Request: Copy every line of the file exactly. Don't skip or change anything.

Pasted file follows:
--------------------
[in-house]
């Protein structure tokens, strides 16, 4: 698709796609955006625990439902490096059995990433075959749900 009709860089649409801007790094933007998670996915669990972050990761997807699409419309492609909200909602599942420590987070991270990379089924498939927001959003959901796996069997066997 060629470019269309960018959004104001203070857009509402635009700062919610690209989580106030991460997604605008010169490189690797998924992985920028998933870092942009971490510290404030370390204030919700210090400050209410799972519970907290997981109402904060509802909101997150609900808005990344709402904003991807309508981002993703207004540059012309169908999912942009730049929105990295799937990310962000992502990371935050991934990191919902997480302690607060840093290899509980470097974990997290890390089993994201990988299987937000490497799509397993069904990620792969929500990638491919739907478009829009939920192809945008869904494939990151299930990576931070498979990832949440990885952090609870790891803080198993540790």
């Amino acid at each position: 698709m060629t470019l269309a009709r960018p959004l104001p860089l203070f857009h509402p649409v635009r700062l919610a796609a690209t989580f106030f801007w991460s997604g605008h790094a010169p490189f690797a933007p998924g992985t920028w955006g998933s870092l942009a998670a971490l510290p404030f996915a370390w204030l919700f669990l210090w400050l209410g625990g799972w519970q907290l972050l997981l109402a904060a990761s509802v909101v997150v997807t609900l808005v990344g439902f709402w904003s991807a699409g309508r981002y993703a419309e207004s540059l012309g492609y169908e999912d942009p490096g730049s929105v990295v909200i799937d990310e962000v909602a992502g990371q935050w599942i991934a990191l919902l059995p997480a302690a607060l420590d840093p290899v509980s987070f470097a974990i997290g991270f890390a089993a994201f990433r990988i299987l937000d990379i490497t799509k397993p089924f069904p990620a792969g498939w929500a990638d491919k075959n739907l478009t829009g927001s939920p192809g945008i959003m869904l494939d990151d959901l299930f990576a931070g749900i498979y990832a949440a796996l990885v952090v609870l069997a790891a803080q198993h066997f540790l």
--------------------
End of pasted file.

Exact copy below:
[in-house]
């Protein structure tokens, strides 16, 4: 698709796609955006625990439902490096059995990433075959749900 009709860089649409801007790094933007998670996915669990972050990761997807699409419309492609909200909602599942420590987070991270990379089924498939927001959003959901796996069997066997 060629470019269309960018959004104001203070857009509402635009700062919610690209989580106030991460997604605008010169490189690797998924992985920028998933870092942009971490510290404030370390204030919700210090400050209410799972519970907290997981109402904060509802909101997150609900808005990344709402904003991807309508981002993703207004540059012309169908999912942009730049929105990295799937990310962000992502990371935050991934990191919902997480302690607060840093290899509980470097974990997290890390089993994201990988299987937000490497799509397993069904990620792969929500990638491919739907478009829009939920192809945008869904494939990151299930990576931070498979990832949440990885952090609870790891803080198993540790």
């Amino acid at each position: 698709m060629t470019l269309a009709r960018p959004l104001p860089l203070f857009h509402p649409v635009r700062l919610a796609a690209t989580f106030f801007w991460s997604g605008h790094a010169p490189f690797a933007p998924g992985t920028w955006g998933s870092l942009a998670a971490l510290p404030f996915a370390w204030l919700f669990l210090w400050l209410g625990g799972w519970q907290l972050l997981l109402a904060a990761s509802v909101v997150v997807t609900l808005v990344g439902f709402w904003s991807a699409g309508r981002y993703a419309e207004s540059l012309g492609y169908e999912d942009p490096g730049s929105v990295v909200i799937d990310e962000v909602a992502g990371q935050w599942i991934a990191l919902l059995p997480a302690a607060l420590d840093p290899v509980s987070f470097a974990i997290g991270f890390a089993a994201f990433r990988i299987l937000d990379i490497t799509k397993p089924f069904p990620a792969g498939w929500a990638d491919k075959n739907l478009t829009g927001s939920p192809g945008i959003m869904l494939d990151d959901l299930f990576a931070g749900i498979y990832a949440a796996l990885v952090v609870l069997a790891a803080q198993h066997f540790l």